1. To isolate a child from his classmates like this for being late is cruel and humiliating. In my area this kind of treatment would border on professional misconduct. Is it any wonder the child might want to avoid school. It suggests his teacher has some serious issues.


  2. https://www.youtube.com/watch?v=0UjpmT5noto

    The state is a "gang of thieves writ large — the most immoral, grasping and unscrupulous individuals in any society" - Murray Rothbard.

    “But whether the Constitution really be one thing, or another, this much is certain - that it has either authorized such a government as we have had, or has been powerless to prevent it. In either case it is unfit to exist.” - Lysander Spooner

    "congressmen, presidents, and Supreme Court judges do not and cannot acquire their positions accidentally. Rather, they reach their position because of their proficiency as morally uninhibited demagogues. Moreover, even outside the orbit of government, within civil society, individuals will increasingly rise to the top of economic and financial success, not on account of their productive or entrepreneurial talents or even their superior defensive political talents, but rather because of their superior skills as unscrupulous political entrepreneurs and lobbyists. Thus, the Constitution virtually assures that exclusively dangerous men will rise to the pinnacle of government power and that moral behavior and ethical standards will tend to decline and deteriorate over all." - Hans Herman Hoppe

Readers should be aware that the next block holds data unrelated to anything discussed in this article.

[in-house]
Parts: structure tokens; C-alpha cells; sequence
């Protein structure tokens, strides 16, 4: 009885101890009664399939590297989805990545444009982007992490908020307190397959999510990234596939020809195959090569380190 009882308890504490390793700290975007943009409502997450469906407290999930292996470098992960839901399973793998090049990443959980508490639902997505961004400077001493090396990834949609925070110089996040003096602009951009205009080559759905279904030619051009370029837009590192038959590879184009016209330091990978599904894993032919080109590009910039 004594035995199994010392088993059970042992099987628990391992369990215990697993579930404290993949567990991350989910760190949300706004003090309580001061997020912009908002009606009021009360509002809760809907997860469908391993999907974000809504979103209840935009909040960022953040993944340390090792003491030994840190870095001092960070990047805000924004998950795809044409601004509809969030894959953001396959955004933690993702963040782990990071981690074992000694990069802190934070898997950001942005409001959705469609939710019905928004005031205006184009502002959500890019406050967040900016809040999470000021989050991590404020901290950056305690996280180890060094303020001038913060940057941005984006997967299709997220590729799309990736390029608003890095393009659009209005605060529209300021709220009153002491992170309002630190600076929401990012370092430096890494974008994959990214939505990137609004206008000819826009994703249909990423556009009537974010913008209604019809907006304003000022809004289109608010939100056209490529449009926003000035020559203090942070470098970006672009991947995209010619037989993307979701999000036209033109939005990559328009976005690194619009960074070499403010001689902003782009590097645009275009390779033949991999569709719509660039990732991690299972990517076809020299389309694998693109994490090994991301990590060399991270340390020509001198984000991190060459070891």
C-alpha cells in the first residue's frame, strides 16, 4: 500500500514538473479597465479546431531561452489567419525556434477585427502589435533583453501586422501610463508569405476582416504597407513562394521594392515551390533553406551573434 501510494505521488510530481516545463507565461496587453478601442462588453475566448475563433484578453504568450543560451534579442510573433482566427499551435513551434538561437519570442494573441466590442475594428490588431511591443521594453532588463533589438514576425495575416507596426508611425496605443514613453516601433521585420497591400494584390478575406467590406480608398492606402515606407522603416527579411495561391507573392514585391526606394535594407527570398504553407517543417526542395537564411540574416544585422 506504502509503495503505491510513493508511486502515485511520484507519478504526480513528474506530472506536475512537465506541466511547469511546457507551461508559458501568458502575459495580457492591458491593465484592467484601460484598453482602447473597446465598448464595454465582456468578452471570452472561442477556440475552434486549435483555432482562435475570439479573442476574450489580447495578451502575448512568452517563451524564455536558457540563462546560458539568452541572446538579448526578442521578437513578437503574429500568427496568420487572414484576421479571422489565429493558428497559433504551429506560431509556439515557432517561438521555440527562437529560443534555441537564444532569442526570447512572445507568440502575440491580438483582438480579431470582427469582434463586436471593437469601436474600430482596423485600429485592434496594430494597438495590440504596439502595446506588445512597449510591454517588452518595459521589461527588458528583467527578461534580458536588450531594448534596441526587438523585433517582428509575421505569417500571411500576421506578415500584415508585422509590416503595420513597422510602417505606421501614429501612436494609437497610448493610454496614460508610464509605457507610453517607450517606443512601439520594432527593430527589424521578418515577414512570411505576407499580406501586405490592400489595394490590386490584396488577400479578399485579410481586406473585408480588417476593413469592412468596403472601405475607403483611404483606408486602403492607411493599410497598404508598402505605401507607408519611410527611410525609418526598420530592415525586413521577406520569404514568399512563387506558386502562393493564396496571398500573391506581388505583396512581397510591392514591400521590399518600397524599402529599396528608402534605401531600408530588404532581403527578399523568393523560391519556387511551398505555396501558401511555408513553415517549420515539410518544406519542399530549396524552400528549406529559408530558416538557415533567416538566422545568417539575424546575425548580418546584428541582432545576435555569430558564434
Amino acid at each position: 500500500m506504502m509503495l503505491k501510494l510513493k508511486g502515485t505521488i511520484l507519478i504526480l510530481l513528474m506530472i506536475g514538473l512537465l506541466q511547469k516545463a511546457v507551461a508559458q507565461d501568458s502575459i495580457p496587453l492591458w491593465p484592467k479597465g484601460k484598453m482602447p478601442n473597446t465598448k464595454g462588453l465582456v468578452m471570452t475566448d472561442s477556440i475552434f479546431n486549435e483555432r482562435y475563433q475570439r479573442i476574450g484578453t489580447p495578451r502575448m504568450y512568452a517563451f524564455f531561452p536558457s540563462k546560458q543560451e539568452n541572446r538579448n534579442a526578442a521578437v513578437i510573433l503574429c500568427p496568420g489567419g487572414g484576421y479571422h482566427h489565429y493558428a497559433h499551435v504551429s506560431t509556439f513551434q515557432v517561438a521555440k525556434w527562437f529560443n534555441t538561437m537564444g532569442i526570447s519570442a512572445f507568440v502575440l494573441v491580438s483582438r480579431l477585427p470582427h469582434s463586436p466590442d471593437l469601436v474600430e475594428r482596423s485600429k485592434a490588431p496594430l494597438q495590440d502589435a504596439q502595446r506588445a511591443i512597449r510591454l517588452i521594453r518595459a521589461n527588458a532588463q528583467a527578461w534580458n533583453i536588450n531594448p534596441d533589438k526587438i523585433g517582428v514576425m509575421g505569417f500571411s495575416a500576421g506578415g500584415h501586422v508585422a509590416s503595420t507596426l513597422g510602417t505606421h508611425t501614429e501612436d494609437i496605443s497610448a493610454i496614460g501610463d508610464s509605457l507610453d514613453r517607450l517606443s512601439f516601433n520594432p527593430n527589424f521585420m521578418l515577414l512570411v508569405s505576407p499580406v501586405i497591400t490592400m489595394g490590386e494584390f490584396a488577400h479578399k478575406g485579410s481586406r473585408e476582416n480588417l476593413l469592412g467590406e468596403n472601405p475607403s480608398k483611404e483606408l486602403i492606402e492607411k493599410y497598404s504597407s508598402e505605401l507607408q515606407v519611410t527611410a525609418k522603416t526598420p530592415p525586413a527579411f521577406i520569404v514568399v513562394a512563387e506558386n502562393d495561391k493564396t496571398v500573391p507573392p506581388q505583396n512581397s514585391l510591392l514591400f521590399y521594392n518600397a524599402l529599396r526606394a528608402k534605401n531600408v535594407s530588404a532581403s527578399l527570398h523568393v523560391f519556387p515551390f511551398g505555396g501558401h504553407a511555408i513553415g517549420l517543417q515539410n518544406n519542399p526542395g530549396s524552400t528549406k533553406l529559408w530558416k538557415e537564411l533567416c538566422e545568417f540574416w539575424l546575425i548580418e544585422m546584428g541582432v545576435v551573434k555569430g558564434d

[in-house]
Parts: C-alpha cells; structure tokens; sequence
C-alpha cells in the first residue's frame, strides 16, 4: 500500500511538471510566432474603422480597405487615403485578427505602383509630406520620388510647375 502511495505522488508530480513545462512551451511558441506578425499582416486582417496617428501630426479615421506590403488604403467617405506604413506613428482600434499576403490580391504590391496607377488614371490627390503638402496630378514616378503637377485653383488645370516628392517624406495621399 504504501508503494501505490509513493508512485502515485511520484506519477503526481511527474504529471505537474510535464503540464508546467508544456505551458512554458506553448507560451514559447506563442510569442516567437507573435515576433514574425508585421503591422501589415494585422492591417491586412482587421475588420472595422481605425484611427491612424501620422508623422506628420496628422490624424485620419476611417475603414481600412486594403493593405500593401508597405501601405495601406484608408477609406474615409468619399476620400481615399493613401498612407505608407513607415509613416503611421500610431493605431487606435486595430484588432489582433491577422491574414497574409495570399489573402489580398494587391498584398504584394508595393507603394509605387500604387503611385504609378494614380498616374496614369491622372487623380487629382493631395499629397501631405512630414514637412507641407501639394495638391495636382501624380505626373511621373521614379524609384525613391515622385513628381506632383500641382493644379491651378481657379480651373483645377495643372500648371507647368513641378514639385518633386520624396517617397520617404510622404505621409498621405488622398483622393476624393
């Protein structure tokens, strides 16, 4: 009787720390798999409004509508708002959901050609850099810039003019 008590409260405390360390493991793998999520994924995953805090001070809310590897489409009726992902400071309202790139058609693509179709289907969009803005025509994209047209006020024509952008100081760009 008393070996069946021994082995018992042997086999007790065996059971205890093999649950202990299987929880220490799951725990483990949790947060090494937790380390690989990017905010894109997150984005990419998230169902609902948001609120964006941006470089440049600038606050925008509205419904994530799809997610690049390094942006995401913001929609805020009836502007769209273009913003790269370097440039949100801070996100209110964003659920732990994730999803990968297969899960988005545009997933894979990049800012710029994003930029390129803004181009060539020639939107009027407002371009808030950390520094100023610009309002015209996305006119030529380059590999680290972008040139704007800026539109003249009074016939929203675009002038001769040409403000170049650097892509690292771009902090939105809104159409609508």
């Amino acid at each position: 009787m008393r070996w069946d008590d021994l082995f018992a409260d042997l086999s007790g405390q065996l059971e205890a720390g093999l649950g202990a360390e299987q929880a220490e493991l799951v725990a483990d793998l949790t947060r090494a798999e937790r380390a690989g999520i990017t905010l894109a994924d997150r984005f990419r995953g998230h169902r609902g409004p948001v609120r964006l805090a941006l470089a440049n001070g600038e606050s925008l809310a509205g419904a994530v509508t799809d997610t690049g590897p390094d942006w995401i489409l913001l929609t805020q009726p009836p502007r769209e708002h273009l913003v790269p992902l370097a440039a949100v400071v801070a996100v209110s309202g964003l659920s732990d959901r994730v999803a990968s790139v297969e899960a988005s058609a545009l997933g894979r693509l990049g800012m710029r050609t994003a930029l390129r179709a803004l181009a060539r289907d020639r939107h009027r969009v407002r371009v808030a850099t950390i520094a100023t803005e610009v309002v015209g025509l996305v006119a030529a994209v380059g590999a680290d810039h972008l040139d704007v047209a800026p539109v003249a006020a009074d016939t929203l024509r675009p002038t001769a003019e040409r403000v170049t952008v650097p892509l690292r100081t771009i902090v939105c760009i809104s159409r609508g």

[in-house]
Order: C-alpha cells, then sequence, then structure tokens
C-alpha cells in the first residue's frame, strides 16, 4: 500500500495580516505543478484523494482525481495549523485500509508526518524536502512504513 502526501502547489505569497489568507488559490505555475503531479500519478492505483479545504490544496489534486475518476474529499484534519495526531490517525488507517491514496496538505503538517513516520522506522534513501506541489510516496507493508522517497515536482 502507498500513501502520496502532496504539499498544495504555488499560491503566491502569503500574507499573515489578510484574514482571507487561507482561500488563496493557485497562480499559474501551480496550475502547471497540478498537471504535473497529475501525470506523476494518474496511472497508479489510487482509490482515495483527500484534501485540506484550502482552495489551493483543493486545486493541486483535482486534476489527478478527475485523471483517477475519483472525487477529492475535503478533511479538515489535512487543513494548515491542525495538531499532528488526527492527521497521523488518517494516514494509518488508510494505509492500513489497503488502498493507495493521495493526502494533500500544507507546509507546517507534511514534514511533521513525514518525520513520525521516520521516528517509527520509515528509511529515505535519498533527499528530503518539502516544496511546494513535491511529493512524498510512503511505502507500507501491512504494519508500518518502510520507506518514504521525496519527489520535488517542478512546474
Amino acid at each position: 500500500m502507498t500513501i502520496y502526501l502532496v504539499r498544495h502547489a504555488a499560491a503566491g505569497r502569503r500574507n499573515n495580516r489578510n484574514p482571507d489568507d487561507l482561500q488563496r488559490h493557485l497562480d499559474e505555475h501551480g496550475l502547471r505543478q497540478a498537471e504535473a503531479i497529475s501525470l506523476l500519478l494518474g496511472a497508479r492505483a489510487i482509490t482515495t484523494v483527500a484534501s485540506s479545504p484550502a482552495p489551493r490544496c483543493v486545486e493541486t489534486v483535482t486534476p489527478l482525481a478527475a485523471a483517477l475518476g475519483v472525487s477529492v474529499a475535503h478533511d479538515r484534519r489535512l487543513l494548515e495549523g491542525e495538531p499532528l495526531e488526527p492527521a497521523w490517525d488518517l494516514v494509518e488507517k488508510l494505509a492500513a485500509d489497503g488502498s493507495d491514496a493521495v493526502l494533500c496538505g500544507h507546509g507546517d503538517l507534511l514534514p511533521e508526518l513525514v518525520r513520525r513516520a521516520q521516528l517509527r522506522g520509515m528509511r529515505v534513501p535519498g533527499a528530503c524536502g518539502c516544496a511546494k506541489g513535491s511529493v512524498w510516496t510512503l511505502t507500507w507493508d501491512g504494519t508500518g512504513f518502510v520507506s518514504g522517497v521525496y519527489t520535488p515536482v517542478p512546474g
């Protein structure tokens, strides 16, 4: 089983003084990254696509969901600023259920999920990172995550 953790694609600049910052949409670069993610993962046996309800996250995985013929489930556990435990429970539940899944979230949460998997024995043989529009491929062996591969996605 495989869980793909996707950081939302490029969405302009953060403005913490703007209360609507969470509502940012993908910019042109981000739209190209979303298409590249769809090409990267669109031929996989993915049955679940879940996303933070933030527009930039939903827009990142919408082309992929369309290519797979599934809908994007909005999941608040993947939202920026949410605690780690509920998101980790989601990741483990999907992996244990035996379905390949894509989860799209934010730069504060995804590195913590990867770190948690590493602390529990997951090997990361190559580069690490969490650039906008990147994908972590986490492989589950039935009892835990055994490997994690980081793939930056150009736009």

3. Whether they want to admit it or not, mom has a problem. It is a shame the child is paying the price.
    I am someone who has always struggled with being on time and the root of my problem is that I try to do too much with too little time.
    Mom needs to step back and look at what she can do to get the family where they need to be. It is a shame there is not another child nearby and their parent could help on days the family car does not start. Other than that, mom needs to wake everyone up earlier and leave earlier.